Here at Silke, we’ve largely based our business model on ultramodern, German-style kitchens filled with cutting edge design philosophies and state-of-the-art appliances to go with them. However, occasionally, we like to shine a light on another form of kitchen design, for both the sake of balance and to help inspire our readers somewhat when designing their own kitchens. Today, we’re going to be taking a quick look at Scandinavian Kitchen design.
Compared to the bleeding edge features typically associated with German and Italian kitchens, Scandinavian Kitchens are going for something of a medley of styles. Certainly, elements of more modern kitchen design philosophies can be found within them, but Scandinavian kitchens generally owe a fair bit to Shaker style kitchens. Decor made of wood, or that otherwise evokes design trends from a bygone era can be found paired alongside starkly modern appliances. Actual architectural or decor design can sometimes get fused together, too, and it’s not entirely unusual to see smoked glass or stainless steel fixtures alongside ones made of finely aged oak.
The end result is a style of kitchen that doesn’t feel too closely tied to either the past or the present; instead, the fusion of modern and old world styles create a kitchen environment that feels unique, and fairly bold. This is especially true when compared to contemporary design movements throughout Europe, which often eschew tradition in favour of The Now. Indeed, it can be argued that the stark contrast between metal and wood makes them stand out even moreso then your bog standard modern kitchen, and stick in the memory longer as a result.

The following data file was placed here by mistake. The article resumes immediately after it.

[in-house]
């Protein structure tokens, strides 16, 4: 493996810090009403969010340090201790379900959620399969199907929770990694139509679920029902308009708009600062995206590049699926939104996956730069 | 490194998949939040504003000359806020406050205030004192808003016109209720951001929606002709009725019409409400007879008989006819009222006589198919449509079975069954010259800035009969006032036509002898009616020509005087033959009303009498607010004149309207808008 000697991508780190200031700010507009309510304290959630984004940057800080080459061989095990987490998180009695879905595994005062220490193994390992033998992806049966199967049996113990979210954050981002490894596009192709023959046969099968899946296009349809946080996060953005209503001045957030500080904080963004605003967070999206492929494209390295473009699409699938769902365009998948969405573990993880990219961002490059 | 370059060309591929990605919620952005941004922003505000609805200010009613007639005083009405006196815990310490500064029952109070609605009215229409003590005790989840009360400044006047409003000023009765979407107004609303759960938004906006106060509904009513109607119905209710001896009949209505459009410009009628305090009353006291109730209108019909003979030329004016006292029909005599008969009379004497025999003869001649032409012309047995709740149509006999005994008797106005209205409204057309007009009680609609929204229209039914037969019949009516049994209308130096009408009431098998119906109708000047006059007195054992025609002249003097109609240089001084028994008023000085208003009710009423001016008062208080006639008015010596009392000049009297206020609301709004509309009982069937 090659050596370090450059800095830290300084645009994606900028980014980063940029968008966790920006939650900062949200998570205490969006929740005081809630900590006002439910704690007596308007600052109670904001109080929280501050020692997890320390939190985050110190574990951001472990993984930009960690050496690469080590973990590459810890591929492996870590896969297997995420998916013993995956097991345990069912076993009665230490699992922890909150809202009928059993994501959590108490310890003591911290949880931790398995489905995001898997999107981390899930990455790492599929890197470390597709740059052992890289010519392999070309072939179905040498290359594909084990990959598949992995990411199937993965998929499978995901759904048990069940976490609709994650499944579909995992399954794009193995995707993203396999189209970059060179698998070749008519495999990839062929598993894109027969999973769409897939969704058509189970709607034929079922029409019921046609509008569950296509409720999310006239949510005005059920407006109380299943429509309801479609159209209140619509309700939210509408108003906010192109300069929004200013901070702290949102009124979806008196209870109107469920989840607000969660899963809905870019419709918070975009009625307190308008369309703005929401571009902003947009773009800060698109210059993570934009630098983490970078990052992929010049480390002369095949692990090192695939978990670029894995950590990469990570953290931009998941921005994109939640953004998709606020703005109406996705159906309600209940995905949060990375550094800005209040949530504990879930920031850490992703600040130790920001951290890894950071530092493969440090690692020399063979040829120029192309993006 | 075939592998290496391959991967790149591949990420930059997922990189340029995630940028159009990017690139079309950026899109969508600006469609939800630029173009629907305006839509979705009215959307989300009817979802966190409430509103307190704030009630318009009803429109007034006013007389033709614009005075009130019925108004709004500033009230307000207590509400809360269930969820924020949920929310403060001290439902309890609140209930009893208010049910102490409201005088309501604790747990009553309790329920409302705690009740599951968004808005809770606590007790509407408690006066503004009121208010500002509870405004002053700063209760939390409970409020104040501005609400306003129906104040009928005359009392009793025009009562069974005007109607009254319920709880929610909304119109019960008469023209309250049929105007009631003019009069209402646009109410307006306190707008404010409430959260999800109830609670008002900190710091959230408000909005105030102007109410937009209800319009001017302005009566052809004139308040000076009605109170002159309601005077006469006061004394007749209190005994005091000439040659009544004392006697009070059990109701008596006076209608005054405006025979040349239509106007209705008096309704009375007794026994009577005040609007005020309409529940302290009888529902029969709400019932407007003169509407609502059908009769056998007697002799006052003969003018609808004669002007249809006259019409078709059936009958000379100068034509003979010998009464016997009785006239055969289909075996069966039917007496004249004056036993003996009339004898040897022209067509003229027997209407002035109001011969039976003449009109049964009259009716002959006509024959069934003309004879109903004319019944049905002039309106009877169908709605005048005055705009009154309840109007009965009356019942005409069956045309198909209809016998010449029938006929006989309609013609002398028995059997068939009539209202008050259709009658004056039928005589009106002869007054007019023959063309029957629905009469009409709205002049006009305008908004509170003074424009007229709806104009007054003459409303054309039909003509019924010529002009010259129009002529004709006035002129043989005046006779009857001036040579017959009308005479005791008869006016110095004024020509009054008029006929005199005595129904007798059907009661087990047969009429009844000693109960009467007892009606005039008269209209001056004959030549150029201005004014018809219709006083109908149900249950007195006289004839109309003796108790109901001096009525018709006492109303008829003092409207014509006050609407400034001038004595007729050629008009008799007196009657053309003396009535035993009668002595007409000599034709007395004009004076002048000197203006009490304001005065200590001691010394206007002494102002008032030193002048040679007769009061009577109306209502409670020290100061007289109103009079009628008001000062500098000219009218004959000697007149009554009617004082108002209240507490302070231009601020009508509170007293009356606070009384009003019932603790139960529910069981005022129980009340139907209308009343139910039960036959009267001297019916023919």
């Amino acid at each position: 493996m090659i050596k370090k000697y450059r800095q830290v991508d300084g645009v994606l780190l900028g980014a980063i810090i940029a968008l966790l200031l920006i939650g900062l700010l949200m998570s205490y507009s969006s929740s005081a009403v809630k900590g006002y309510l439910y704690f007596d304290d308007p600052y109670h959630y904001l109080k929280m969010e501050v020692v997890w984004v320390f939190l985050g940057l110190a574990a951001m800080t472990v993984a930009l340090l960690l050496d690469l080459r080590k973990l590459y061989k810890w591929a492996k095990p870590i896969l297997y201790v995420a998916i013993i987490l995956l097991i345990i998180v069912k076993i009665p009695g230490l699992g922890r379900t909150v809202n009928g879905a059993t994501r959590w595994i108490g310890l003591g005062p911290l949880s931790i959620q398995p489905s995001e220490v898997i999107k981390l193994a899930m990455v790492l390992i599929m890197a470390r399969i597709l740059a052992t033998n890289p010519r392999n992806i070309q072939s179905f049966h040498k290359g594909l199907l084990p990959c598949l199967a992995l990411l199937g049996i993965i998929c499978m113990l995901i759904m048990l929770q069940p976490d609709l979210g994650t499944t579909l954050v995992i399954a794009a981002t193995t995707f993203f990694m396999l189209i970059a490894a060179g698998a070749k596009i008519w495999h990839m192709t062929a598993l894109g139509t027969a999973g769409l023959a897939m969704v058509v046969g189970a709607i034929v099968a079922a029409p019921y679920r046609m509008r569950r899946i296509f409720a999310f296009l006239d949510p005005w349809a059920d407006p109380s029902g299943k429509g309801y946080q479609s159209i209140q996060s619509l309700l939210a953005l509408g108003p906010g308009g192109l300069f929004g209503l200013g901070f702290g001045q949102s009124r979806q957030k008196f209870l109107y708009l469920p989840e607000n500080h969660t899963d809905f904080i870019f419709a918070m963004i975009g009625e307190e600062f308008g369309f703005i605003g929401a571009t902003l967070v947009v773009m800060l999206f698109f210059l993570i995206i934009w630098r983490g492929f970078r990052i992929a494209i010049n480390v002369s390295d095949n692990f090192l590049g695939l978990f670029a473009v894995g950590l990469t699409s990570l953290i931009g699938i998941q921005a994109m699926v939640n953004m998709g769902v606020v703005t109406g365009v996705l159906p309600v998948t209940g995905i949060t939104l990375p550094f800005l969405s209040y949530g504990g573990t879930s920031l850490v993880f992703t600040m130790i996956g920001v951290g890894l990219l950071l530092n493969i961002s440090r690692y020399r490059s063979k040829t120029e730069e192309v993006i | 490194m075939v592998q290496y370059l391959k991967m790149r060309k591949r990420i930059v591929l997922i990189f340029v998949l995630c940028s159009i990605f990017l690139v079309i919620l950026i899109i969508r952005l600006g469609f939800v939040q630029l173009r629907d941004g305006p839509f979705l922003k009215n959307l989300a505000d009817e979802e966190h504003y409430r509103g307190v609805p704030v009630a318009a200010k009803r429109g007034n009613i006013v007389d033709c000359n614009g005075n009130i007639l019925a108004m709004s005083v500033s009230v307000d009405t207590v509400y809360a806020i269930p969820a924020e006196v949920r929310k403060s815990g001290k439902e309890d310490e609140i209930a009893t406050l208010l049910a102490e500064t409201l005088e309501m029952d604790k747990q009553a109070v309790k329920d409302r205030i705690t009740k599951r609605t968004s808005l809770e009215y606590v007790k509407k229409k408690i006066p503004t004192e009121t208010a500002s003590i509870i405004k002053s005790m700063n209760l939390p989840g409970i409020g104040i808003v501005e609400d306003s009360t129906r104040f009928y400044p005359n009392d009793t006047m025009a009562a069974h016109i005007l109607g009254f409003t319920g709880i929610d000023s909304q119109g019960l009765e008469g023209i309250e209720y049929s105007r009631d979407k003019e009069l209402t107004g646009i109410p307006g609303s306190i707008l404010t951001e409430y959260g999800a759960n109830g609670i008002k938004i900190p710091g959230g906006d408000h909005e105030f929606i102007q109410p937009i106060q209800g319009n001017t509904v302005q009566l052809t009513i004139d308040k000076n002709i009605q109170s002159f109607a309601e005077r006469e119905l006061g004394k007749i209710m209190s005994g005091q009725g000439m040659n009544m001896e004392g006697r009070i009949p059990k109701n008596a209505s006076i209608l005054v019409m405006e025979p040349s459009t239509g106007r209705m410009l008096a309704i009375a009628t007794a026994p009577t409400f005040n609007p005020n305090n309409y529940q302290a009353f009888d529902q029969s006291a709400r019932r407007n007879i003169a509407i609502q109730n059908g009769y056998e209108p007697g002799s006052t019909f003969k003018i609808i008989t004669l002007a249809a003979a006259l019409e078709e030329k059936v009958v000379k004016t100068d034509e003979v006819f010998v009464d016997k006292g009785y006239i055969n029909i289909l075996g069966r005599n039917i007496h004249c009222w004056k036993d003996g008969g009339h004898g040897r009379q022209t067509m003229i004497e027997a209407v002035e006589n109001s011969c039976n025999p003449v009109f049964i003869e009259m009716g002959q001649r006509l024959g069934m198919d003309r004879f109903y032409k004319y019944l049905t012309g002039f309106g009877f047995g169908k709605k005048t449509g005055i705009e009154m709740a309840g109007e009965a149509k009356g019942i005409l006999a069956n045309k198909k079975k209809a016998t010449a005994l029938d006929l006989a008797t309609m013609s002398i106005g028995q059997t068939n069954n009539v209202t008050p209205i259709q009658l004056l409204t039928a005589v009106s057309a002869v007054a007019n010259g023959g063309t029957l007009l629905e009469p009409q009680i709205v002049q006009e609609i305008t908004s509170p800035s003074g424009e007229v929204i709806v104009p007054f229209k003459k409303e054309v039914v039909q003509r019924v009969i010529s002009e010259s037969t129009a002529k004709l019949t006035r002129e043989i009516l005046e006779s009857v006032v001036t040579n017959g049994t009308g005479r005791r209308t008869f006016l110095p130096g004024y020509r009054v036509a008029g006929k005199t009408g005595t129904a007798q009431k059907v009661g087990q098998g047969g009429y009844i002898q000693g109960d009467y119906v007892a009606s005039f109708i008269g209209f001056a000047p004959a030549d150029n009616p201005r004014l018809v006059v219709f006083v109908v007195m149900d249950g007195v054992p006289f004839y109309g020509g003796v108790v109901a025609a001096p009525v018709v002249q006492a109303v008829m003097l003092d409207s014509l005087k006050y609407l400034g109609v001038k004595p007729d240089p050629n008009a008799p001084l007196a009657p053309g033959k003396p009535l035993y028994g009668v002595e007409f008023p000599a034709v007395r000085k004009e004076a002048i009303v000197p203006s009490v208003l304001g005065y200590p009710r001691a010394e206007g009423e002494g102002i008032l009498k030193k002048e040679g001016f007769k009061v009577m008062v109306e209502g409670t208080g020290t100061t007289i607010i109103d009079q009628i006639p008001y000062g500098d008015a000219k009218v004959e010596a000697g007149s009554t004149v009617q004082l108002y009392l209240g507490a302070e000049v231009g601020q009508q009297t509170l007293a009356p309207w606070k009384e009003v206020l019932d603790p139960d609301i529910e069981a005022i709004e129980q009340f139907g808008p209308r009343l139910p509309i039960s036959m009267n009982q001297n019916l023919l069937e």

Other curious little consistencies in Scandinavian kitchen design include elements that fit neither of the prior mentioned design philosophies. For example, black and white tiled floors come up occasionally, recalling a 1950s aesthetic. It’s also not entirely uncommon to see potted flowers or plants dotted around a Scandinavian style kitchen. Both of these factors further create a air of hodge-podge within the design.
As a result, Scandinavian kitchen design is likely to be a love-it-or-hate-it design ethic amongst our readers. The fusion of elements going into it will no doubt offput a fair number of you, whilst greatly appealing to the rest of you. Such is true of any design ethic, of course, which is one of the great things about kitchen design in general.
Colour wise, Scandinavian Kitchens will generally tend more towards modern trends. That is, neutral or warm colours will generally take precedence, with the odd splash of something more bold here or there to draw the eye.